Each week, Index on Censorship’s Mapping Media Freedom project verifies threats, violations and limitations faced by the media throughout the European Union and neighbouring countries. Here are recent reports that give us cause for concern.
A mass detention of journalists took place in three Belarusian cities during Freedom Day marches. Freedom Day is an unofficial holiday in Belarus, which is celebrated on 25 March to commemorate the proclamation of the Belarusian People’s Republic in 1918.
The current regime does not recognise Freedom Day and often prevents opposition forces from celebrating it. This year the holiday events included a protest against a jobless tax that the authorities want to introduce. In Minsk 30 journalists were detained. Multiple journalists reported they were beaten by the police.
In Vitsebsk, Belsat TV journalists Volha Czajczyc and Andrus Kozel were violently detained as well as Artsiom Sizintsau, a journalist for Radio Ratsyya. Volha Czajczyc and Andrus Kozel were pushed into a police car. Riot policemen failed to give them the reason for their detention and seized their equipment. The journalists were driven to Kastrychnitski district police station then set free.
Freelance journalist Larysa Schyrakova, who contributes to Belsat TV, was also summoned to the police station on 25 March and detained after the rally. Police gave the journalist an official warning against contributing to Belsat TV, and two other reports – for failure to appear after being summoned and for illegal production of media products – were written on her. On 26 March, the local police filed four more reports on Shchyrakova’s being late; for the alleged mess near her flat; for failing to register as well as reports on illegal production of media products. Children’s officer Dzmitry Volkau threatened to take her son away
Website OVD-Info, which monitors human rights violations and political repression in Russia, came under DDOS-attack after it started covering detentions and violations during the mass protests that took place on Sunday 26 March in Russia, the website reported on Facebook. Visitors could not access the website and the staff experienced problems when publishing new reports.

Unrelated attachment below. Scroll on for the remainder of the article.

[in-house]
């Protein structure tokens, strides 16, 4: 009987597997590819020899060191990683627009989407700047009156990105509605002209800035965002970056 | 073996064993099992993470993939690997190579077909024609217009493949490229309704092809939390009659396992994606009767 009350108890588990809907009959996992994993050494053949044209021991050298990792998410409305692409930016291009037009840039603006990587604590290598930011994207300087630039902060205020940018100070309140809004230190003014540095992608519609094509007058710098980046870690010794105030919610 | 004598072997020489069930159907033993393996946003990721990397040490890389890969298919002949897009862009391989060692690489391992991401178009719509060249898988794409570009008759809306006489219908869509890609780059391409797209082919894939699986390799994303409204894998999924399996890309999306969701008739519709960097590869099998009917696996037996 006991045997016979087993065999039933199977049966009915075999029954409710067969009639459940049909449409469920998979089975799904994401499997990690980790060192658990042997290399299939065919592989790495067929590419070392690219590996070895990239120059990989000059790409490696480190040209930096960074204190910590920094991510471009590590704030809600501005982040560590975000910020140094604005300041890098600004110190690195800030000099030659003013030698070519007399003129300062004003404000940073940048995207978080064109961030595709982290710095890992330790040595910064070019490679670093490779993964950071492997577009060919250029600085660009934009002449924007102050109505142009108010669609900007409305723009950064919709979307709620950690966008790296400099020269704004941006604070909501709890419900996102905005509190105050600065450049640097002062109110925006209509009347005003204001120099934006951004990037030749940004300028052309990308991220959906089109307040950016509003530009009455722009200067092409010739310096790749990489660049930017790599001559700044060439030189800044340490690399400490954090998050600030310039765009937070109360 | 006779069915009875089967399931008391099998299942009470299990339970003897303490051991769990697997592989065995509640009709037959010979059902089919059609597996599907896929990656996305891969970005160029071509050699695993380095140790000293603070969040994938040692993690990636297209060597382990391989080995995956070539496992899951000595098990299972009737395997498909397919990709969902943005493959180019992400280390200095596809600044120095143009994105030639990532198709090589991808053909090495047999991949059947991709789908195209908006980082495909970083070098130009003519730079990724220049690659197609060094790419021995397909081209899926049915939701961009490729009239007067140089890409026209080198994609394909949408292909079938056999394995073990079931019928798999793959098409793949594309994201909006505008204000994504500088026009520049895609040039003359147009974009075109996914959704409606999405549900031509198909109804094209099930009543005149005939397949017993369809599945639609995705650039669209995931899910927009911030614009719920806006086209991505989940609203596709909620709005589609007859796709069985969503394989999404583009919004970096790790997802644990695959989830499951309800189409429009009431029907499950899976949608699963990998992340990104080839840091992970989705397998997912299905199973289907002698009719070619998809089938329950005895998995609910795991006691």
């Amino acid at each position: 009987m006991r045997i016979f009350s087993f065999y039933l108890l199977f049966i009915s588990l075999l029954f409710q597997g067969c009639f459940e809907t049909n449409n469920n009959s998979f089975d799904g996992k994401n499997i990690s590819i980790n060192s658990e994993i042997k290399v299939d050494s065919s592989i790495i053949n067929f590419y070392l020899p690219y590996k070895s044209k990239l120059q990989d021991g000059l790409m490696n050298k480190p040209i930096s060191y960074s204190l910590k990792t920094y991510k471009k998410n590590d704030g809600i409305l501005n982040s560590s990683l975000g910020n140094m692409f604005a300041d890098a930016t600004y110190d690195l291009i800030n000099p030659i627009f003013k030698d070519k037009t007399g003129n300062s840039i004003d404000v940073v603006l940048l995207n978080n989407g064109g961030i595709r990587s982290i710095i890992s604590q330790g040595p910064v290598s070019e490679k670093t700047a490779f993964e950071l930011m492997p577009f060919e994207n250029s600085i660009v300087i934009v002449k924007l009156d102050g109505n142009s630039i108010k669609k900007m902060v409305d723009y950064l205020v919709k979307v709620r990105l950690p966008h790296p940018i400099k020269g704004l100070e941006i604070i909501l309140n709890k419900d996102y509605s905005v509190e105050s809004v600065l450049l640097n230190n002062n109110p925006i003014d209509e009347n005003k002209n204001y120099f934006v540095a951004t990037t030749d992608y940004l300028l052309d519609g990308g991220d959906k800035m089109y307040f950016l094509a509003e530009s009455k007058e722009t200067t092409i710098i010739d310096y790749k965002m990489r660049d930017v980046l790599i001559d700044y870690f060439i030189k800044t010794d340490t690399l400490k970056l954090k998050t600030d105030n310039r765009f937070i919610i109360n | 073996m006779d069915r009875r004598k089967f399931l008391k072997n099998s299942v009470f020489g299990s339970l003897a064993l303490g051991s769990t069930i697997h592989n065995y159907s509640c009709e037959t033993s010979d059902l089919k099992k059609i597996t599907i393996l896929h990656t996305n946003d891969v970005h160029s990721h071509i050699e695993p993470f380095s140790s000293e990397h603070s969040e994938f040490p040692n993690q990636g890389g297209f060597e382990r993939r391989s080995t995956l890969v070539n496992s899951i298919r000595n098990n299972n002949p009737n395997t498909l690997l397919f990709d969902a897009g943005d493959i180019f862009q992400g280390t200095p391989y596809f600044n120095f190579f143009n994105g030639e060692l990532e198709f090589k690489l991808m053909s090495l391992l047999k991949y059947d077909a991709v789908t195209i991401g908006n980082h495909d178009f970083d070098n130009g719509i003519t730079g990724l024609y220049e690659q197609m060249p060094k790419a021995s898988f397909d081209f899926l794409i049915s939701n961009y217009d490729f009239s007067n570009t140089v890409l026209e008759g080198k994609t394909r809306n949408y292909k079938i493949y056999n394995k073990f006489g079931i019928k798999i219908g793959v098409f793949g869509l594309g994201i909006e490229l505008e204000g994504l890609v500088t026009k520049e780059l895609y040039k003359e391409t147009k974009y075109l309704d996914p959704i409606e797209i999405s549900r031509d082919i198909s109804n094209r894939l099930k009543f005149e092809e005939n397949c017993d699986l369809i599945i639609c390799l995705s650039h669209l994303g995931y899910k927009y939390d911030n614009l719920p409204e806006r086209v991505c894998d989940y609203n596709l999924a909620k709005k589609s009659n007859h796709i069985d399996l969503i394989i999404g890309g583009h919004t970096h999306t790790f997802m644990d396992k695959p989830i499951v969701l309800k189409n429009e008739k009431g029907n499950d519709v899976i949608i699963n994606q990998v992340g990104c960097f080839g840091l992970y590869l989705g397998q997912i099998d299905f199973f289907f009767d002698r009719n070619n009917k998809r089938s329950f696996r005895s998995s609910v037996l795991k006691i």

According to OVD-Info, the attack began from 12 pm, 2 hours before the protests were to start. In Moscow, OVD-Info wrote that 1,030 people were detained during the protests. In Saint Petersburg, they wrote that around 140 participants were detained. Many detainees spent the night in police stations.
Journalist Gaspard Glanz, who regularly covers protests for independent website Taranis news, was assaulted by police officers posing as journalists on 19 March.
In a video published by StreetPress, two men who Glanz claimed had been posing as journalists spoke to him during an anti-racist march for justice and dignity in Paris.
Journalists for StreetPress and Le Monde informed Glanz that the two individuals were policemen posing as journalists.
When Glanz confronted the alleged police officers about their disguise, one of them started punching his camera before spitting on it, StreetPress reported. The incident took place in the presence of an Amnesty International observer.
A Turkish court issued an arrest warrant for journalist Ahmet Nesin, who failed to attend a court session, independent online news platform Dokuz8Haber reported.
Nesin, along with Reporters Sans Frontiers Turkey representative Erol Önderoğlu, academic Şebnem Korur Fincancı, was tried on 21 March because of his participation in a campaign showing solidarity with the now defunct Özgür Gündem newspaper.
The court issued a warrant to bring in Nesin, who was not present on the day of the trial, to force him to testify.
Nesin is accused of “openly inciting the public to commit a crime,” “praising a crime and a criminal” and “spreading propaganda for a terrorist organisation.” Prosecutors have asked for the journalist to be sent to jail for up to 14.5 years on different counts.
The solidarity campaign for Özgür Gündem began on 3 May last year, lasting until 7 August 2016. 52 of the 56 participants were subjected to legal investigations. Eleven of those cases were dropped and 38 individuals were taken to court on various terror-related charges.
During protests against corruption that took place on 26 March in Moscow, Saint Petersburg and Makhachkala, police detained over 1,000 participants, including journalists.
Those detained included Echo of Moscow journalist Alexandr Pluschev, correspondent for Delovoy Peterburg Artyom Aleksandrov and journalists for Vedomosti business newspaper, Aleksandr Petrosyan and Nadezhda Zaitsev.
Guardian correspondent Alec Luhn who was covering the protest was detained for more than five hours after he took a picture of someone being detained, Luhn wrote on his Twitter page.
Luhn claimed that no officer could explain why he was detained.
All journalists claim they showed their journalist IDs and accreditation to police, but that it did not help.